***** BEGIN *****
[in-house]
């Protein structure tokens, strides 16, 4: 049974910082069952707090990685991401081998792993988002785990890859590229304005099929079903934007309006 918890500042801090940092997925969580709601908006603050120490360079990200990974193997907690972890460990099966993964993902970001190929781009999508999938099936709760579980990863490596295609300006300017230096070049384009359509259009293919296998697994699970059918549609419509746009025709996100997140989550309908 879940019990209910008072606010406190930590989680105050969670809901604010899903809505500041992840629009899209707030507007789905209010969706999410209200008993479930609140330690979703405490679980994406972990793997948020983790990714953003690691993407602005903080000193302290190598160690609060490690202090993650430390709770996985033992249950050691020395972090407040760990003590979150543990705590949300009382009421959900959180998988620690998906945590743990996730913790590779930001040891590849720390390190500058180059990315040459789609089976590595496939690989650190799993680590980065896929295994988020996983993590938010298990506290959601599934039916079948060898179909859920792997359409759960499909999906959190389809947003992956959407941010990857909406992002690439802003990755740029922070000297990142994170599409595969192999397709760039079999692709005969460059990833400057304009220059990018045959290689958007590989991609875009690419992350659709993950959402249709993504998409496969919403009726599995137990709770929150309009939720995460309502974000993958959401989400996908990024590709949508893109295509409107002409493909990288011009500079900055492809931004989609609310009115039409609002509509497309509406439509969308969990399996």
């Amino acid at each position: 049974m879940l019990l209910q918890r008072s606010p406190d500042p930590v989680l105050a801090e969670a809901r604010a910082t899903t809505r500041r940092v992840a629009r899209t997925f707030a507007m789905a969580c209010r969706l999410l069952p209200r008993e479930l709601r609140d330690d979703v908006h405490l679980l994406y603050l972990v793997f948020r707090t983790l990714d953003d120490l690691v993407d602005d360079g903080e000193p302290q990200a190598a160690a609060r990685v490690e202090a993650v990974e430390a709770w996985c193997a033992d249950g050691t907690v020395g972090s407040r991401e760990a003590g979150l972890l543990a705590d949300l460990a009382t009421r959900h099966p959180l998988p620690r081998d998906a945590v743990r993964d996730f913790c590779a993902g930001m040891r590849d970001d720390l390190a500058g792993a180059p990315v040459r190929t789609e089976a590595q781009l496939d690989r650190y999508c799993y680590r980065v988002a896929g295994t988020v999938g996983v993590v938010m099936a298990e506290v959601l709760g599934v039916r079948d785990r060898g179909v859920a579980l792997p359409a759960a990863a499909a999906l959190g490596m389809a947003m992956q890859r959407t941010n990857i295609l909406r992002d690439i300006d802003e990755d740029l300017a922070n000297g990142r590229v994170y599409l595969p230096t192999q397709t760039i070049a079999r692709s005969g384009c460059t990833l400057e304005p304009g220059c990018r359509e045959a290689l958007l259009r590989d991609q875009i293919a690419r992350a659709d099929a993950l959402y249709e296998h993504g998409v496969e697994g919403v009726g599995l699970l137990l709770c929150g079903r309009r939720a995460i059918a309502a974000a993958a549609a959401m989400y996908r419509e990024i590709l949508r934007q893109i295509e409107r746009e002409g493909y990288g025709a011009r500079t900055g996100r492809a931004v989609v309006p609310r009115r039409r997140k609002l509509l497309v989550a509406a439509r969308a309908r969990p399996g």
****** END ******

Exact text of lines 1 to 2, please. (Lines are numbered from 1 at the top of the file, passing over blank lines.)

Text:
[in-house]
């Protein structure tokens, strides 16, 4: 049974910082069952707090990685991401081998792993988002785990890859590229304005099929079903934007309006 918890500042801090940092997925969580709601908006603050120490360079990200990974193997907690972890460990099966993964993902970001190929781009999508999938099936709760579980990863490596295609300006300017230096070049384009359509259009293919296998697994699970059918549609419509746009025709996100997140989550309908 879940019990209910008072606010406190930590989680105050969670809901604010899903809505500041992840629009899209707030507007789905209010969706999410209200008993479930609140330690979703405490679980994406972990793997948020983790990714953003690691993407602005903080000193302290190598160690609060490690202090993650430390709770996985033992249950050691020395972090407040760990003590979150543990705590949300009382009421959900959180998988620690998906945590743990996730913790590779930001040891590849720390390190500058180059990315040459789609089976590595496939690989650190799993680590980065896929295994988020996983993590938010298990506290959601599934039916079948060898179909859920792997359409759960499909999906959190389809947003992956959407941010990857909406992002690439802003990755740029922070000297990142994170599409595969192999397709760039079999692709005969460059990833400057304009220059990018045959290689958007590989991609875009690419992350659709993950959402249709993504998409496969919403009726599995137990709770929150309009939720995460309502974000993958959401989400996908990024590709949508893109295509409107002409493909990288011009500079900055492809931004989609609310009115039409609002509509497309509406439509969308969990399996």